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2 or 4wd?

Sydney, Australia
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2 or 4wd?

Our family will be renting a car in Washington DC early February 2014 & taking 2 weeks to drive to Florida.We have not yet decided on which route to take although we would prefer to travel inland.We thought given the time of year it may be wise to wait & see what the weathers doing. As far as what to rent? This is the dilemma.The room in a minivan such a 7 seater dodge caravan is appealing however if it's snowing I'm sure a 4WD would be safer to drive. As we can't predict the weather I don't know which way to go.No experience driving in snow nor living in such a cold climate, also unfamiliar with area. What would others do? 2 or 4WD???

Chula Vista...
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1. Re: 2 or 4wd?

Hi Jodi H,

Welcome to the Road Trips Forum.

One of the good things about traveling from Washington DC to Florida is that the warm Gulf Stream current that flows along the east coast moderates the weather most of the time.

That's not to say that there won't be snow in Virginia or the Carolinas (if you're in the Appalachian Mountains in the western parts of those states, there would be a greater likelihood of snow), but the chances are relatively small. (Of course with the wacky global climate change, who knows what can happen. As you said, you'll just have to play your route planning by ear according to the forecast.)

Heck, I've been in Savannah, Georgia the last week of February when it was about 20°C and the azaleas were already beginning to bloom.

The one thing that the southeast may experience a little more is freezing rain or ice, and if it's icy, it doesn't matter whether you have a 4WD or a 2WD when it comes to stopping or turning. Both will slide all over the place equally well. In that situation, the best thing to do is stay put and wait until the ice melts and the roads are cleared / salted / treated.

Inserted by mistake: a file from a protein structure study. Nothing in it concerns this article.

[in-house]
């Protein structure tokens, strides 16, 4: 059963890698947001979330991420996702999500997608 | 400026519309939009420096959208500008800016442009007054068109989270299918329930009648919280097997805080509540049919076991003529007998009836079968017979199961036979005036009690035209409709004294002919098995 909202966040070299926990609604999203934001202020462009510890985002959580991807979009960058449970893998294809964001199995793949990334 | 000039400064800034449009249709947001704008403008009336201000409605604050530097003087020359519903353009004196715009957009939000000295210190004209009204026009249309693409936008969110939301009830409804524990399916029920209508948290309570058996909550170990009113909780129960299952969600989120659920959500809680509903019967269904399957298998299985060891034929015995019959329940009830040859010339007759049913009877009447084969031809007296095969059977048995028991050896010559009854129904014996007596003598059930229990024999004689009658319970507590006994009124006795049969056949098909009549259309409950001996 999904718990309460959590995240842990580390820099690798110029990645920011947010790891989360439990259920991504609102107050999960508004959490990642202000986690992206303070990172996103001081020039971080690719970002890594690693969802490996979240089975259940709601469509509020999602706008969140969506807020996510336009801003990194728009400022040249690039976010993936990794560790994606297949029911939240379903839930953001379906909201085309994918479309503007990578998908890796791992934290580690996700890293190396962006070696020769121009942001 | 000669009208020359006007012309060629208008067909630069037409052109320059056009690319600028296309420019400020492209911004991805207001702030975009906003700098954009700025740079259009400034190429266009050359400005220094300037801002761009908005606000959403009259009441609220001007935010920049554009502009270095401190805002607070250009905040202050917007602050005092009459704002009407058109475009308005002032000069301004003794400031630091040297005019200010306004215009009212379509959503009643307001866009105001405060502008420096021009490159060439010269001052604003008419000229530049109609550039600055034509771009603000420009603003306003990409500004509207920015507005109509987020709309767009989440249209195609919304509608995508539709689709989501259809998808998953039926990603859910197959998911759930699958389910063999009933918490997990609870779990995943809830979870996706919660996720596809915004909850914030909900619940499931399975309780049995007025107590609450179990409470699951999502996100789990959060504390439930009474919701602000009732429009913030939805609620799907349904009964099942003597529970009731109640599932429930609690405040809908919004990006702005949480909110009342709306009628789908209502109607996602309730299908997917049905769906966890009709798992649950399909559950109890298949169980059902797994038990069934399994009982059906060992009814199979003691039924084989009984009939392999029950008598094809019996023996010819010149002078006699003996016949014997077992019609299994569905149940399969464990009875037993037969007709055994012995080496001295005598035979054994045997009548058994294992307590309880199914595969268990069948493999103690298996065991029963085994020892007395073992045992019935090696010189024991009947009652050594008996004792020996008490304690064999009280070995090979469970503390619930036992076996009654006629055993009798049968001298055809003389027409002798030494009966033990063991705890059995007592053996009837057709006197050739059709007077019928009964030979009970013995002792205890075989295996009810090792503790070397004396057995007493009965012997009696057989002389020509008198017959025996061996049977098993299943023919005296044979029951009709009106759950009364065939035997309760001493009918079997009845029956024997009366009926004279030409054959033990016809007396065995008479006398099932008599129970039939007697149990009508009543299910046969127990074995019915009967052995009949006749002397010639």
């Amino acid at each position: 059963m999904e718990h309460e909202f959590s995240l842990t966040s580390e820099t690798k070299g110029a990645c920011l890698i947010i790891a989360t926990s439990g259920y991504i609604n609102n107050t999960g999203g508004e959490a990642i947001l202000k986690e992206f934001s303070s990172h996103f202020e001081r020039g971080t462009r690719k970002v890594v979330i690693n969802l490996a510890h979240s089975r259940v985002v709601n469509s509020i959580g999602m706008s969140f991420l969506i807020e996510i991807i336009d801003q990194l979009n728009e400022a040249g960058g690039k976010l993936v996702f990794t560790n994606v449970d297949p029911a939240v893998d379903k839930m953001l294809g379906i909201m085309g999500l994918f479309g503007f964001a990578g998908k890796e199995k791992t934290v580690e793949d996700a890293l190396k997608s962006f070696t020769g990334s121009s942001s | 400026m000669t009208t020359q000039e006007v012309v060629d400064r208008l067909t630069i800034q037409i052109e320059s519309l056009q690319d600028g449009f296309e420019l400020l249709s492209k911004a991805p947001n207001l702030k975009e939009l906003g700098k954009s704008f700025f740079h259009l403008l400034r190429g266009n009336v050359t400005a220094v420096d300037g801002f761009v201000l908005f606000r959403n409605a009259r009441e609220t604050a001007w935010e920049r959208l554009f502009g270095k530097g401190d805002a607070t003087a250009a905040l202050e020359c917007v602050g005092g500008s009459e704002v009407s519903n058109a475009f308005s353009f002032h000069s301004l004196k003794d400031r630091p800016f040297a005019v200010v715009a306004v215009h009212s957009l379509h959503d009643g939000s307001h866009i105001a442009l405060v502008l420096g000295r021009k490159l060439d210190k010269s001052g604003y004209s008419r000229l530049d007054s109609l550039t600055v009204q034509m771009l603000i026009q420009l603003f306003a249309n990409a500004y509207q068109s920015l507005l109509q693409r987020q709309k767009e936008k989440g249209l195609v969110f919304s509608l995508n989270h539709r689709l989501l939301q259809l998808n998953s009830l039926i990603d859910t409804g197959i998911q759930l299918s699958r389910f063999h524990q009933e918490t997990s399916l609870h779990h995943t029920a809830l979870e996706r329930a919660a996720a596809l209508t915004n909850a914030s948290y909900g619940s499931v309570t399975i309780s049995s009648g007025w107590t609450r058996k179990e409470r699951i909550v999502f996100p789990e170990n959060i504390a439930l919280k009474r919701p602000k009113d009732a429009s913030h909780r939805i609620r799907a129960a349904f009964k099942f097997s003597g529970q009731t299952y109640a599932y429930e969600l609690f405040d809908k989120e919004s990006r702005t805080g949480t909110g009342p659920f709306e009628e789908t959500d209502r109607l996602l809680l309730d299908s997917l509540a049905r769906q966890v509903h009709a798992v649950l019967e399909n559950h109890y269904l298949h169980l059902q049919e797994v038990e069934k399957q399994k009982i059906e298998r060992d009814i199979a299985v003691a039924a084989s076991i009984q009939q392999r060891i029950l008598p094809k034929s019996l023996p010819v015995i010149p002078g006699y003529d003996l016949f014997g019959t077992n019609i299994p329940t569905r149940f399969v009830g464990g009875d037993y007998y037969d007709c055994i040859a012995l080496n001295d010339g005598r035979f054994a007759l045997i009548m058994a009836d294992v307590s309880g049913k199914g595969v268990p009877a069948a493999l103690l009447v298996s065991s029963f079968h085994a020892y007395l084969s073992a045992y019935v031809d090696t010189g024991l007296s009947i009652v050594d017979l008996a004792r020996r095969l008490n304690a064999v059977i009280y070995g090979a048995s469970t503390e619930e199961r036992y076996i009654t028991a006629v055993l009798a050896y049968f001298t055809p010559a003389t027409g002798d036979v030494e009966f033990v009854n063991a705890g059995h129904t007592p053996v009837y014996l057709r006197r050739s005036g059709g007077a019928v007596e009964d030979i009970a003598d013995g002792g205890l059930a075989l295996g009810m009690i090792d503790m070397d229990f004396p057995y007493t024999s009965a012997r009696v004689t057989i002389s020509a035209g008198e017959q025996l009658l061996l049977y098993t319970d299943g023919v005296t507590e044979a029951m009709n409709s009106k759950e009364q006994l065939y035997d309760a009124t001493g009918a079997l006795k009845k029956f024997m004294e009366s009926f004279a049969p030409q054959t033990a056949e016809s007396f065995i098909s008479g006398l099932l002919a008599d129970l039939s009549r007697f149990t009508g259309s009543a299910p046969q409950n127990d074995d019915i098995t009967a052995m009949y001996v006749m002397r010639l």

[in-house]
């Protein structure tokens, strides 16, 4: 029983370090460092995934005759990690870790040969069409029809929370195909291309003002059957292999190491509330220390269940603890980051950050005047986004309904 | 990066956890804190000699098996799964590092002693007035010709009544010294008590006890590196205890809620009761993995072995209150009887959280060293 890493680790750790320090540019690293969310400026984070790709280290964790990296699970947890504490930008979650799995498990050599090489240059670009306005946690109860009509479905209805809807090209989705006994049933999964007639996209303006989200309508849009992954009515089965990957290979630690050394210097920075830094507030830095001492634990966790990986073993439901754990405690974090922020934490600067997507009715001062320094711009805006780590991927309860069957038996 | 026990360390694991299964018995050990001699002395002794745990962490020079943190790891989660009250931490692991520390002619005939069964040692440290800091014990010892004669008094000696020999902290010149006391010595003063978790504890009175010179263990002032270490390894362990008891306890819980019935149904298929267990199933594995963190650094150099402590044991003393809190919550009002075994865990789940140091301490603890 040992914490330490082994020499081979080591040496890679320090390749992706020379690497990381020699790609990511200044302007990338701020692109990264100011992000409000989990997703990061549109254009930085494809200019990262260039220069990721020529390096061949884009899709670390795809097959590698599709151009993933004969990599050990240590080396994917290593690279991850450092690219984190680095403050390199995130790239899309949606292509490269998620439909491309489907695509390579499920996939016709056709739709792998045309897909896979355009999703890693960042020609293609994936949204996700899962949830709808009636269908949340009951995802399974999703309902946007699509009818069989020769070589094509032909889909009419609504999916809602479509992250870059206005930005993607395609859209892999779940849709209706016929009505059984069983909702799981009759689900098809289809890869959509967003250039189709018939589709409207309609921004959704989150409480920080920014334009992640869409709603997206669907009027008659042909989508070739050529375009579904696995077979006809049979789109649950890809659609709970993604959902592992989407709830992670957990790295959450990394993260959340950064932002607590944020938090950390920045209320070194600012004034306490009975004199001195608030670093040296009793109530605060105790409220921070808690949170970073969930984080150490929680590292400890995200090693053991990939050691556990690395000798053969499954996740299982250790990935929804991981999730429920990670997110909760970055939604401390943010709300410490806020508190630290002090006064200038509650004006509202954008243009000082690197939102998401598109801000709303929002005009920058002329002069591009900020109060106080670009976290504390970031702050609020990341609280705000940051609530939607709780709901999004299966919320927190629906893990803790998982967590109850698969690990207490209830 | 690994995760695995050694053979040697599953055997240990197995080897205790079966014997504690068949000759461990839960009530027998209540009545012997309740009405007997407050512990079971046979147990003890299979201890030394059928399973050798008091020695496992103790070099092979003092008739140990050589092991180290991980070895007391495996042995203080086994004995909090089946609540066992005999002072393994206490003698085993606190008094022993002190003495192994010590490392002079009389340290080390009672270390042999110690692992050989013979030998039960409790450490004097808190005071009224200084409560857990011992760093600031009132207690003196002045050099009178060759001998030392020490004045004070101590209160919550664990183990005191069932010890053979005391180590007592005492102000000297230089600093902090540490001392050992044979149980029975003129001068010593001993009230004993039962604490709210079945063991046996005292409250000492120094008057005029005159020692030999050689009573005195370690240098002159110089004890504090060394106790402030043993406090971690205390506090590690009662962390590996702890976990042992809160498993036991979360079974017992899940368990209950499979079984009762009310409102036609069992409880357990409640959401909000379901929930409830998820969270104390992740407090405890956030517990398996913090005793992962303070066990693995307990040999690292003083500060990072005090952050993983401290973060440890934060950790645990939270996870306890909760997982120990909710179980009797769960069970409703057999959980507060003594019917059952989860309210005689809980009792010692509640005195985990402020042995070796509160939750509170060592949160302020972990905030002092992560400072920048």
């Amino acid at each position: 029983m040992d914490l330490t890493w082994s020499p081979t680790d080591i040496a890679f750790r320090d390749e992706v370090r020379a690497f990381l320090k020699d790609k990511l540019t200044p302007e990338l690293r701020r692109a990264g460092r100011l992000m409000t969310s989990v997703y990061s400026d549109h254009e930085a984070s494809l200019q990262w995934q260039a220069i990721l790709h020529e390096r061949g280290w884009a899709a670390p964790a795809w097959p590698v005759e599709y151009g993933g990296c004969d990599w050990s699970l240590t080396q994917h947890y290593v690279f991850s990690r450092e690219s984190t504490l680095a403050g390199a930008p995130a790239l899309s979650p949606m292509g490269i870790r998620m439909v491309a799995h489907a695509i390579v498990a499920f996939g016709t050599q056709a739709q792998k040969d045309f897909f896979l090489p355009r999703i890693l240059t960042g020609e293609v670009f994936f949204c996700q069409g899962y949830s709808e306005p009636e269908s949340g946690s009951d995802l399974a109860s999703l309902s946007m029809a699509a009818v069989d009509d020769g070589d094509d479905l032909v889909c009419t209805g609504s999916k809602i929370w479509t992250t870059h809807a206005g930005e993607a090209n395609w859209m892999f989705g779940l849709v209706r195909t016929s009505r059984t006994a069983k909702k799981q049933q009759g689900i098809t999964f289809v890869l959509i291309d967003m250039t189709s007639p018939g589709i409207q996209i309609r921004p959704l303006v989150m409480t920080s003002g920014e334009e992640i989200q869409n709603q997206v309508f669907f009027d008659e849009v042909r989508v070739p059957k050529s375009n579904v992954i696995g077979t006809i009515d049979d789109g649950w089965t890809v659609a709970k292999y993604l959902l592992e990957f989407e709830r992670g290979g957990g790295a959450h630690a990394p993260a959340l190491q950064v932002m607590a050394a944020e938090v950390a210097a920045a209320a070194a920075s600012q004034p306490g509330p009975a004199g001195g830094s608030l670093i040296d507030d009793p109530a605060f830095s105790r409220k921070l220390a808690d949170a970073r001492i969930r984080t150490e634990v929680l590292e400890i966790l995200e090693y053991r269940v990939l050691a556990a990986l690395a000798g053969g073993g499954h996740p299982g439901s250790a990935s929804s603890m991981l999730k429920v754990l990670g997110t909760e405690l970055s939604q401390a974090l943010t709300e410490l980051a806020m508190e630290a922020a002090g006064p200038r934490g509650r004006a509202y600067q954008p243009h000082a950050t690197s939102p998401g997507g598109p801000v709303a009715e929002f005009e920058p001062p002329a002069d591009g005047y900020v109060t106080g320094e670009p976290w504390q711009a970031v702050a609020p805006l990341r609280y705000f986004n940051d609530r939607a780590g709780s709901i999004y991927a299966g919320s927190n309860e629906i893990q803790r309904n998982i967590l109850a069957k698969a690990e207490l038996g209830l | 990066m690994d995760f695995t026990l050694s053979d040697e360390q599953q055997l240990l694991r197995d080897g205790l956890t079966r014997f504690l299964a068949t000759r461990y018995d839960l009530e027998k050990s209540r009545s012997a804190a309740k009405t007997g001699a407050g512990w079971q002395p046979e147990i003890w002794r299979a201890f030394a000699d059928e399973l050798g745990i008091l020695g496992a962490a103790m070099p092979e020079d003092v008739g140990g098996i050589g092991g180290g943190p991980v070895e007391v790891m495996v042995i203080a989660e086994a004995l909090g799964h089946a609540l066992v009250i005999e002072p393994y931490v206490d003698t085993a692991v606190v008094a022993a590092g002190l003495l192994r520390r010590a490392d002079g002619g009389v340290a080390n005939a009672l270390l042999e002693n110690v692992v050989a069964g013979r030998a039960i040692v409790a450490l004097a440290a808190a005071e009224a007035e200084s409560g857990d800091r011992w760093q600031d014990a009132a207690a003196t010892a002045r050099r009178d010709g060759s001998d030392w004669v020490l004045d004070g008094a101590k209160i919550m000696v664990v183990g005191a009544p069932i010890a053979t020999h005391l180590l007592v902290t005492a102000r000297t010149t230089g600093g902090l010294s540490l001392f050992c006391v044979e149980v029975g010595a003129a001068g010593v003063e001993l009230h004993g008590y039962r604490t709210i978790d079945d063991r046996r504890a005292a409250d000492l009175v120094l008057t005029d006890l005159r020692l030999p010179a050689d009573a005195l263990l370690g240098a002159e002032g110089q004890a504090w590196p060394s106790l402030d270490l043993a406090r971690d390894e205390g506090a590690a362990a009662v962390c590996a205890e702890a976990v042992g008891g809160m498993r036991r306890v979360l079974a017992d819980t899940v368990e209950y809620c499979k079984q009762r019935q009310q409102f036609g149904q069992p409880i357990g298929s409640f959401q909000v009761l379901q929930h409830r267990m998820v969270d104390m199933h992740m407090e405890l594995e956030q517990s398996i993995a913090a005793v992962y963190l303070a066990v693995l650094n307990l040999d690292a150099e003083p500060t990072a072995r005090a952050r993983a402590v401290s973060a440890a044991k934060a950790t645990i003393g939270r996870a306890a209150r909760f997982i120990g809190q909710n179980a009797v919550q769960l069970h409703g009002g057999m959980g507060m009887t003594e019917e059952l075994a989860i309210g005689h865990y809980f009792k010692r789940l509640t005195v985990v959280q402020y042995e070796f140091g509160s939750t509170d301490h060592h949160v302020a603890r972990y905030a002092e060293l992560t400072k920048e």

A 2WD vehicle should meet your needs just fine in the Southeast.

Each state's department of transportation will have a road conditions hotline or website where you can check the status of the highways along your route in near real-time.

Finally, when building your itinerary, I'd build some flexibility into it just in case there is a storm and you have to delay for a day. Make sure your lodging reservations can be canceled without penalty, or understand and accept what that penalty might be.

Enjoy your trip and safe travels.


Lewes, United...
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2. Re: 2 or 4wd?


I totally agree with the sage advice offered by Zed. If you've no ice and snow driving experience, having 4WD will only help you marginally. It's much safer to avoid having to drive in those conditions in the first place, so having contingency in the plan to enable you to wait while the road are cleared in the event of a storm should be much moreof a comfort to you.

If you need any other help with planning this trip, such as places to stop, please give us a shout!


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3. Re: 2 or 4wd?

As mentioned, 2W or 4W drive makes little difference when traveling highways. What does matter with 2W is front wheel drive. What is essential IMO is electronic stability control. Do not rent a vehicle without it, although it should be on almost all rental vehicles.


ESC greatly will reduce your risk of skidding or losing control and possibly rolling over, especially a concern with vehicles with a higher center of gravity such as an SUV or minivan. Make certain that you understand the ESC function and that it is turned on at all times.

Understand that your risk of hydroplaning is greatly increased when roads are wet, but especially icy, even with slush. Reduce your speed to at least 55 mph, especially as you will lack experience in gauging exactly how dangerous are the roads. Sure many cars will pass you, but you also likely will see drivers who lost control and went off the road.

In snow and slush, you even can lose control at low speeds, especially at intersections. There's a good chance you won't encounter these conditions.

Understand that even two inches of snow will paralyze regions south of Washington, DC, where drivers lack experience in winter driving and governments lack serious snow cleaning and treatment equipment common in areas with more harsh winters.

Also understand the risks of "black ice," not only when driving in the morning or on shaded highways, but also when walking. Falls on black ice can result in severe injuries.


West Grey, Ontario
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for Toronto
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4. Re: 2 or 4wd?

Hi Jodi;

4 wheel drives, even all wheel drives, will only help you when trying to get unstuck, which is a situation you want to avoid in the first place. Plus, SUVs / 4x4 are heavier than a car. The extra weight causes extra momentum, which makes them harder to stop !

Avoid the extra charges and fuel consumption - go with the mini-van.

Best Regards

Uden, The...
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5. Re: 2 or 4wd?

Front wheel drive and all weather tires are most important.

6. Re: 2 or 4wd?

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